So she settled for the signature features: the molded broad eyebrows and lips. Murphy also cautioned Lange to “learn to be still,” she said. “I’m constantly in motion. That was an interesting approach to her. Watch her interviews and even her acting: in every close-up she’s very much controlled, she doesn’t gesture a great deal. Working on that led me into something I didn’t anticipate, just through her control and her stillness.”
The most exquisite costume was Crawford’s Oscar dress. “We did as close a replica of Edith Head’s dress as possible,” Lange said. “It was unbearable to wear, so heavy, it weighed 50 pounds. Everything ached, I’d have to zip it down to take the weight off my upper back and shoulders. Everything we did: the silver dust in the hair, silver nails. I just giggled: how did she come up with it? Positively brilliant! But the discomfort was extraordinary.”
Latest Misfire: Andy Tennant’s old broad comedy “Wild Oats” opposite Shirley MacLaine, about two women on a joyride fueled by an unexpected life insurance check of $5 million ($242,000 worldwide).
Current Gossip: Sadly, Lange is grieving the loss of her 27-year partner Sam Shepard, about whom she has not uttered a word since his death from ALS. (She gave this interview just before he died.) They met on the set of “Frances,” and stayed together from 1982 to 2009, raising their two children in upstate New York. Lange was married to photographer Paco Grande from 1970 to 1981, but left him for director Bob Fosse. That was followed by ballet star Mikhail Baryshnikov, who is the father of her daughter Aleksandra (Shura), who was six months old when Lange met Shepard.
Next Step: After a very busy few years, Lange is waiting to see what juicy role Ryan Murphy cooks up for her next, and still hopes to costar with Naomi Watts in producer Jon Avnet and director Gia Coppola’s indie drama “The Secret Life of the Lonely Doll.” Written by Merritt Johnson, the project is about the bizarre life of the late children’s author Dare Wright.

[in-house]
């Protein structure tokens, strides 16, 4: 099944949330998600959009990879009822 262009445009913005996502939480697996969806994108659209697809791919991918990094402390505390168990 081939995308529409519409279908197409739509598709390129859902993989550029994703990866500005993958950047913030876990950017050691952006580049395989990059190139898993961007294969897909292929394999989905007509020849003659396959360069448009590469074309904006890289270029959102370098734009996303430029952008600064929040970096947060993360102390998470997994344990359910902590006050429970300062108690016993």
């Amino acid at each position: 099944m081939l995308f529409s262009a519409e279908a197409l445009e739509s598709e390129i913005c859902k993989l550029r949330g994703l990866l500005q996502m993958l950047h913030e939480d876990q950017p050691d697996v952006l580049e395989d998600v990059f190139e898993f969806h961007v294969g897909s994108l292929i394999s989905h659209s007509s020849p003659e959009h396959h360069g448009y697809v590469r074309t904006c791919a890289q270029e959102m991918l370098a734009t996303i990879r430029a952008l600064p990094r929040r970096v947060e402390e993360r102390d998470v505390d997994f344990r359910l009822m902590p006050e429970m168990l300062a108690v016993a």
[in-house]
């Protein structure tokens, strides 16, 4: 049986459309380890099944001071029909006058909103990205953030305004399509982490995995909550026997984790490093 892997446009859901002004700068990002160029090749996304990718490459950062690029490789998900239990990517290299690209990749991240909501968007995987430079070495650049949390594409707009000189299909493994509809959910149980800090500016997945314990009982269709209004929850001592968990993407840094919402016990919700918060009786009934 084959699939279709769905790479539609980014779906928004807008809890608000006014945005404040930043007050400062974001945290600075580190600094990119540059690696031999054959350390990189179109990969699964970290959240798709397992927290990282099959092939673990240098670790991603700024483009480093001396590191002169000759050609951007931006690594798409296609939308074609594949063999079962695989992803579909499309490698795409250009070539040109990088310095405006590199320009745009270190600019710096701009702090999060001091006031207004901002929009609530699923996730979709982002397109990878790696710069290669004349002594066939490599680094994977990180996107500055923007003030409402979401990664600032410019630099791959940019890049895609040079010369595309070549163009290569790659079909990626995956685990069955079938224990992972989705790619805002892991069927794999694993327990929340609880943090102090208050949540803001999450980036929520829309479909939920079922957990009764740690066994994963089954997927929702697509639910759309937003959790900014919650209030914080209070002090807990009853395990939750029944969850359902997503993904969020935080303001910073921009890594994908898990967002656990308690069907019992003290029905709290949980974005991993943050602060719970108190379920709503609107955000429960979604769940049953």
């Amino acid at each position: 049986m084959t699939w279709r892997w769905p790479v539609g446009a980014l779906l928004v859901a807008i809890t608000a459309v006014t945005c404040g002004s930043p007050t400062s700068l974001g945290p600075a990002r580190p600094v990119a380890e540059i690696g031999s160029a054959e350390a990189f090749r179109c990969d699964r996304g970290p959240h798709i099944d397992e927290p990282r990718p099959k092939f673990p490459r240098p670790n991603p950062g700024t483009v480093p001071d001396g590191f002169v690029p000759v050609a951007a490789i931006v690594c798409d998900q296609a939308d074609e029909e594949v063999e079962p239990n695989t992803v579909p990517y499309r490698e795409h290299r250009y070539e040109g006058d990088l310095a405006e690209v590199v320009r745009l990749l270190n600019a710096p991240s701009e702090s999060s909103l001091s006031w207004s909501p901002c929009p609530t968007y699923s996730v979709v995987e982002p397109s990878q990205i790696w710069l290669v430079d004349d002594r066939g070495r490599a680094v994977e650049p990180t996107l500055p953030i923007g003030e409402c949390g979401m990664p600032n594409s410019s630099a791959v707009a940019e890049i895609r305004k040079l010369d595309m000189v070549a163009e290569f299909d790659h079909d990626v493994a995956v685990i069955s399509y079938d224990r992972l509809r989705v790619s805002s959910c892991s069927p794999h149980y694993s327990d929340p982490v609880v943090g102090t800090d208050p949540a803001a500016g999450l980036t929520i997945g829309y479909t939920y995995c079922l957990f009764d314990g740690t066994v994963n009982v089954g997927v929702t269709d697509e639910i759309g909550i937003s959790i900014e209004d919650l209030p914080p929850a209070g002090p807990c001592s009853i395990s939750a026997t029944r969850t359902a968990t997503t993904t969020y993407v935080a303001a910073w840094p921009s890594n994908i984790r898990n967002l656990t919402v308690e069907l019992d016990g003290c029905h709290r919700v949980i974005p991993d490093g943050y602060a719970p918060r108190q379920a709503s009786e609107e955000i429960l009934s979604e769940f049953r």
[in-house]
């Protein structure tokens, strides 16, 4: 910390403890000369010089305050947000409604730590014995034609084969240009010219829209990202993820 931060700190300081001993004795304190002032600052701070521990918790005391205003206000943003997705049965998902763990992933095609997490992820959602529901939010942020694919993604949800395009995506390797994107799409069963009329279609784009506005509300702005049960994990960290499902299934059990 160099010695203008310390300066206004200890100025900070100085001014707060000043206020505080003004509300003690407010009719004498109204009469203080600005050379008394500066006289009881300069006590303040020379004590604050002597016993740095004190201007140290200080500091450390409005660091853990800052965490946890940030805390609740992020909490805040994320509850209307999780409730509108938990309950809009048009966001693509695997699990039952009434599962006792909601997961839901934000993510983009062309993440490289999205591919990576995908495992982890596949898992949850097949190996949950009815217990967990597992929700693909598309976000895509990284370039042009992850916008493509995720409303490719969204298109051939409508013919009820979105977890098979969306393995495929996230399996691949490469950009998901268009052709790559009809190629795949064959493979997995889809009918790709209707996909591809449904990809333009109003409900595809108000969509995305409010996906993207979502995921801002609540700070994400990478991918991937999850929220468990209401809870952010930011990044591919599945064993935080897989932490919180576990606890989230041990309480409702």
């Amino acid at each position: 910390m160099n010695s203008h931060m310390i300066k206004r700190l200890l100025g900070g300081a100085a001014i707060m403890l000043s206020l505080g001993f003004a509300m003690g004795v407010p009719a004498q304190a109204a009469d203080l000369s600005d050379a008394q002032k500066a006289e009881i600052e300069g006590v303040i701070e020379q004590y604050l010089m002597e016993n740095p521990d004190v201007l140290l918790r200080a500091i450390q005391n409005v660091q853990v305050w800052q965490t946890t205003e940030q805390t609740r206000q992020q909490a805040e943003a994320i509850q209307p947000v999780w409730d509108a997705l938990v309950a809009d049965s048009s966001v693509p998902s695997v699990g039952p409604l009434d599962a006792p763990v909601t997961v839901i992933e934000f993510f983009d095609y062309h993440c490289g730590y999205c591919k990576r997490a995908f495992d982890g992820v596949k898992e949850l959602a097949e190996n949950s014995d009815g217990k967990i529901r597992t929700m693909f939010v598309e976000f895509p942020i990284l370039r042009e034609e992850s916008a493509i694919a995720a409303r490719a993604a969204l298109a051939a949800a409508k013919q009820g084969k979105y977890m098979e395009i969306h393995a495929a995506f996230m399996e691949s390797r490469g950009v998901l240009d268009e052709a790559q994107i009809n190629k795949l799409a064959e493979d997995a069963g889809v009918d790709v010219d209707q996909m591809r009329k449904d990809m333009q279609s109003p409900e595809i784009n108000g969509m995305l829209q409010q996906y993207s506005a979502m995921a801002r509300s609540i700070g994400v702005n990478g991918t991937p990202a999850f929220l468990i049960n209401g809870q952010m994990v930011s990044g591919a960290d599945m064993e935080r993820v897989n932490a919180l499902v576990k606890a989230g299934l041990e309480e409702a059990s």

Career Advice: Lange should continue to lean into theater and television, where older women’s roles are most plentiful and varied. “This is a very exciting time,” she said. “I’m thrilled that these opportunities opened up to me that are not there in film.”
Like the mature Crawford and Davis in Hollywood, “what I have felt profoundly is the ageism,” said Lange. “Because I could track when my career opportunities really diminished. In the 70s and 80s, a whole group of actors and actresses of my generation did great work, got great parts, and it came to an end. It was a perfect storm as the business also changed in the 90s, where it became tentpole projects and comic books as we hit our 50s and 60s. I remember Sidney Pollack saying to me, ‘this isn’t going to last, this middle ground of filmmaking where actors do good work and get paid, filling that ground between the small independent and the huge summer blockbuster.’ He was prescient about that. Within a decade those films disappeared, the kinds of films I had spent decades doing.”